What is EMS in Horses?
Article last updated: 14th June 2022
Equine Metabolic Syndrome (EMS) is a metabolic problem characterised by insulin dysregulation, abnormal adipose distribution (although not all horses with EMS are overwight) and altered levels of adipokines or fat hormones. Diffculty in achieving weight loss can also be a feature of EMS. The risk of laminitis is increased as a result of changes to the horse’s metabolism with environmental factors such as diet often being the final trigger for clinical signs to develop.
What are the symptoms of EMS in horses?
- fat pads and/or a cresty neck
- insulin dysregulation
- repeated incidents of laminitis
What causes EMS in horses?
- As a ‘syndrome’ there is no direct cause, but instead a number of factors that contribute to the disease
- Horses in their natural environment have a seasonal cycle of weight gain over the summer and weight loss over the winter. In the domestic environment, food is always available and this, combined with greater thermal protection and restricted exercise, means that some horses are very prone to gaining weight and developing insulin resistance (IR)
- Fat produces adipokine hormones and cytokines which are inflammatory mediators that decrease sensitivity to insulin and result in constant, low grade inflammation
Nutritional management for horses with EMS
- As obesity worsens IR, the primary aim is to encourage weight loss and maintain the horse at an ideal bodyweight
- Grazing should initially be eliminated until bodyweight is normal and recurrent laminitis under control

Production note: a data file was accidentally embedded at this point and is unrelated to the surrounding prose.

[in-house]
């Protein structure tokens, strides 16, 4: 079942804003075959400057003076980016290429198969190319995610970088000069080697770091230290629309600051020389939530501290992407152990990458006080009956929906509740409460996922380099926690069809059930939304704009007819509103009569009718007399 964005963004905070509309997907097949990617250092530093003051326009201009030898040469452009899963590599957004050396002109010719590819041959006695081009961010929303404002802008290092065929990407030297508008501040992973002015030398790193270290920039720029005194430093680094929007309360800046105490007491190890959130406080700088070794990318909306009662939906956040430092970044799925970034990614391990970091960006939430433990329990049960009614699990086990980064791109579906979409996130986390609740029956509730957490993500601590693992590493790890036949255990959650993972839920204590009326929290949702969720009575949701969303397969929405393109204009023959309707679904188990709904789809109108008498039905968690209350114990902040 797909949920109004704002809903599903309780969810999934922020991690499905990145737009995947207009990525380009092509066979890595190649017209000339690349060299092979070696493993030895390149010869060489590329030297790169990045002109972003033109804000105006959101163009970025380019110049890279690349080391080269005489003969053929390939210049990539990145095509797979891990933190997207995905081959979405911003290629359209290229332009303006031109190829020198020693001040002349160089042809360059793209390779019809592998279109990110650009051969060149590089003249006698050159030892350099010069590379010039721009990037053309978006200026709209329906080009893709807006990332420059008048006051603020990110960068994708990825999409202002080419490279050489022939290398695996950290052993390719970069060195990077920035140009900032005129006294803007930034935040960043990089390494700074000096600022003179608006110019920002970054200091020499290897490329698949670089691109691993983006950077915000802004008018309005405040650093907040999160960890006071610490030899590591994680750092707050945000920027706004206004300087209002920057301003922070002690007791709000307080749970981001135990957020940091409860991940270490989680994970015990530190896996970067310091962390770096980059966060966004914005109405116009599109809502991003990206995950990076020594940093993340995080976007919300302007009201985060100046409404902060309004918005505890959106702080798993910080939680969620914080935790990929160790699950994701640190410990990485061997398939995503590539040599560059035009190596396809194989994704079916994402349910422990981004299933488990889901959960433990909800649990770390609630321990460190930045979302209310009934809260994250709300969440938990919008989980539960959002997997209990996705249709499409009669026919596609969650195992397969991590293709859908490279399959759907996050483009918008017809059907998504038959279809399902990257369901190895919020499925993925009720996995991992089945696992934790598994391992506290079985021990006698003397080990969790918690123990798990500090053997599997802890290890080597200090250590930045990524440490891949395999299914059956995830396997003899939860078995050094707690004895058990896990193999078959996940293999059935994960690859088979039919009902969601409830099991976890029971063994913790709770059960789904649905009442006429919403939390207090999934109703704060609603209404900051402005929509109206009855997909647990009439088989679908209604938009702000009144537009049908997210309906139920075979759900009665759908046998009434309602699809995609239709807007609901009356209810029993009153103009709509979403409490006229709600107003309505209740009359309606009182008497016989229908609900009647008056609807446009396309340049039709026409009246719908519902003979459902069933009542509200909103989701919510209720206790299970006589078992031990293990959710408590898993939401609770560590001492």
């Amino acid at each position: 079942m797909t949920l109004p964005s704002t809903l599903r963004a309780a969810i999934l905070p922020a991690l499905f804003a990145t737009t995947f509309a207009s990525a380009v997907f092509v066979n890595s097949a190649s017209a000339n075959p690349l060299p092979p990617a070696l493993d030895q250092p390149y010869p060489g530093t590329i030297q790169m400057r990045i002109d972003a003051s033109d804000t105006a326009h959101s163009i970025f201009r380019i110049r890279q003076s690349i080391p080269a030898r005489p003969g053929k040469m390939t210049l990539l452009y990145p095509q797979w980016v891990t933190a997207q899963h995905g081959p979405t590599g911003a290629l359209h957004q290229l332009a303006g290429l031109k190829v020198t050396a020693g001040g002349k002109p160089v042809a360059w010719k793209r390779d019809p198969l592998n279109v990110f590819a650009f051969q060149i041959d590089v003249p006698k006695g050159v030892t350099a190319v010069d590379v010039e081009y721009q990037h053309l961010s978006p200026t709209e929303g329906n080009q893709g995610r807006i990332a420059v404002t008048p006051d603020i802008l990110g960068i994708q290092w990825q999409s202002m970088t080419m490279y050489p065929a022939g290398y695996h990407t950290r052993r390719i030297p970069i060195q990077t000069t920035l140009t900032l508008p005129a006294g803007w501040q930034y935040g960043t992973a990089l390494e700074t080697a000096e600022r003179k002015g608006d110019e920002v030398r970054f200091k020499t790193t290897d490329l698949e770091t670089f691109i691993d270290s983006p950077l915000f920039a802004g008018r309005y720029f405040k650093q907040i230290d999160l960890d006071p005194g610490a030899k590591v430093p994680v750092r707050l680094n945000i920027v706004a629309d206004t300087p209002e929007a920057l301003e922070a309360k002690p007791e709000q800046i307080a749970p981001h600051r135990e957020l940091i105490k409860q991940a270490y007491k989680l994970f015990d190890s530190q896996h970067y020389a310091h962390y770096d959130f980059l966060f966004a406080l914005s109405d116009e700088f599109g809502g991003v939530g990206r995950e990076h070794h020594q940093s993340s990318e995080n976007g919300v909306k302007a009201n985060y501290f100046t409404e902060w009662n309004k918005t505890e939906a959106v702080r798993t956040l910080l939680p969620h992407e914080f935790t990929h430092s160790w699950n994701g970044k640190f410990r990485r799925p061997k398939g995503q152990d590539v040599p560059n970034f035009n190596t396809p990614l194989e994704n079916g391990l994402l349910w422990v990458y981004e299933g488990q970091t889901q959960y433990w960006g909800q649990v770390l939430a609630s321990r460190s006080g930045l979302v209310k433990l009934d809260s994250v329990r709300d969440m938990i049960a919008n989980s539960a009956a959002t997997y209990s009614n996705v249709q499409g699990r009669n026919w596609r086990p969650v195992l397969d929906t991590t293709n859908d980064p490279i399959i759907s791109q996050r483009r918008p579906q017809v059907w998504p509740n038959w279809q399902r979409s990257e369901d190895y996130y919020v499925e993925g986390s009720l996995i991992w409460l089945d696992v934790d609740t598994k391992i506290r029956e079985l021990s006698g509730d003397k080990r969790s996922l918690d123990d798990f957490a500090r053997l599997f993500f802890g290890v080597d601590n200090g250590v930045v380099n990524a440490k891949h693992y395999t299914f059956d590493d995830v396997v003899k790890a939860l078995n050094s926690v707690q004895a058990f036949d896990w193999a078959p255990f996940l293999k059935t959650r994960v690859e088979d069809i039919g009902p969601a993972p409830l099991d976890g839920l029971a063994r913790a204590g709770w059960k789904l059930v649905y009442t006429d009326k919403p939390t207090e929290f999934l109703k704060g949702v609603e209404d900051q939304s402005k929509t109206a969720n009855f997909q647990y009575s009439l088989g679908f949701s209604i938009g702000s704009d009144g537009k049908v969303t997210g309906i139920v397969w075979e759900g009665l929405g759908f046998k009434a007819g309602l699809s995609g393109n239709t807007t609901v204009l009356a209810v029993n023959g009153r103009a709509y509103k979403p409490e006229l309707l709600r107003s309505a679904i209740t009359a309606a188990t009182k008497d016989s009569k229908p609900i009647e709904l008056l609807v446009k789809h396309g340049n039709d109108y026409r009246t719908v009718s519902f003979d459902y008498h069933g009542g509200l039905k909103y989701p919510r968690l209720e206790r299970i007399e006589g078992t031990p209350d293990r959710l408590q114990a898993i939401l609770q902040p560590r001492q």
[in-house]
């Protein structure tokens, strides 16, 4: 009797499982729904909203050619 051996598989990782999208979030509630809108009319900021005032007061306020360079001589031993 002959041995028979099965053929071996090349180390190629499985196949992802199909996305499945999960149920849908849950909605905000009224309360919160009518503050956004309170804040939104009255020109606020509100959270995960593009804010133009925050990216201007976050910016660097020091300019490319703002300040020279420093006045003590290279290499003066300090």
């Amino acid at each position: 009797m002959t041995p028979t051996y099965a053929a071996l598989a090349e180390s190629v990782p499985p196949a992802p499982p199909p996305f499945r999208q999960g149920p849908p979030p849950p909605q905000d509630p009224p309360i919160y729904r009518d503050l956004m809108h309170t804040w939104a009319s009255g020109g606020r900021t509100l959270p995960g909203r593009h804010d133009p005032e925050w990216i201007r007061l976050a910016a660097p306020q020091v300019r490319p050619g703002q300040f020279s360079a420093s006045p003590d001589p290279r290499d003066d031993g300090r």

- Total feed and forage intake should initially be restricted to 1.5% of the horse’s bodyweight on a dry matter basis, but dropped to 1.25% of bodyweight if the horse is resistant to weight loss in the short term. 1.5% of bodyweight is the minimum level recommended for the long term management of good doers to maintain gut health and reduce the risk of other issues and diseases, such as colic and gastric ulcers
- Consider using straw to provide lower calorie forage – click here to read the latest advice on feeding straw
- Ideally, supplementary feed and forage should supply less than 12% NSC dry matter – this is the sum of the water soluble carbohydrate and starch added together
- Although soaking hay encourages loss of water soluble carbohydrate, it should not be relied upon to make high NSC hay ‘safe’ because results are highly variable
- Providing a balanced diet with respect to vitamins and minerals is especially important, as EMS horses are in an inflammatory state and many vitamin and minerals are important antioxidants
- Longer term grazing may be allowed, but should be restricted by area or with use of a grazing muzzle to manage NSC intake and bodyweight
- If sound, exercise regularly as this should help to improve insulin sensitivity
Feeds suitable for horses with EMS
Hi-Fi Molasses Free
Healthy Hooves Molasses Free
Dengie’s ‘Healthy’ range of fibre feeds are nutritionally balanced fibre products and as such, when fed at the full recommended quantity, no additional supplementation is required.
For further information or friendly feeding advice about feeding a horse with EMS, email the Dengie nutrition team or call our Feedline on 01621 841188.
Case study – Managing a horse with EMS
Emma Williams got in touch to arrange a diet clinic after her horse, Jake, was diagnosed with EMS. “I keep him on a cattle farm” explained Emma, “where the grazing is fantastic but not ideal for a 15hh Connemara who’s a good-doer! He gradually piled on the pounds and before I knew it he was very round!”
Feed – 2kg of Healthy Hooves Molasses Free, split over two feeds a day
Forage – 3kg of soaked hay
Grazing – restricted by wearing a grazing muzzle
“I can’t believe the difference in him” says Emma on Jake’s transformation. “He’s lost over 99kg which is incredible! It’s been hard work, I have to continually monitor his diet and management but I’ve stuck with it – he looks and feels fantastic! I attended some local shows last summer where I showed off his new figure and was delighted to be winning rosettes!”
To read Jake’s story in full click here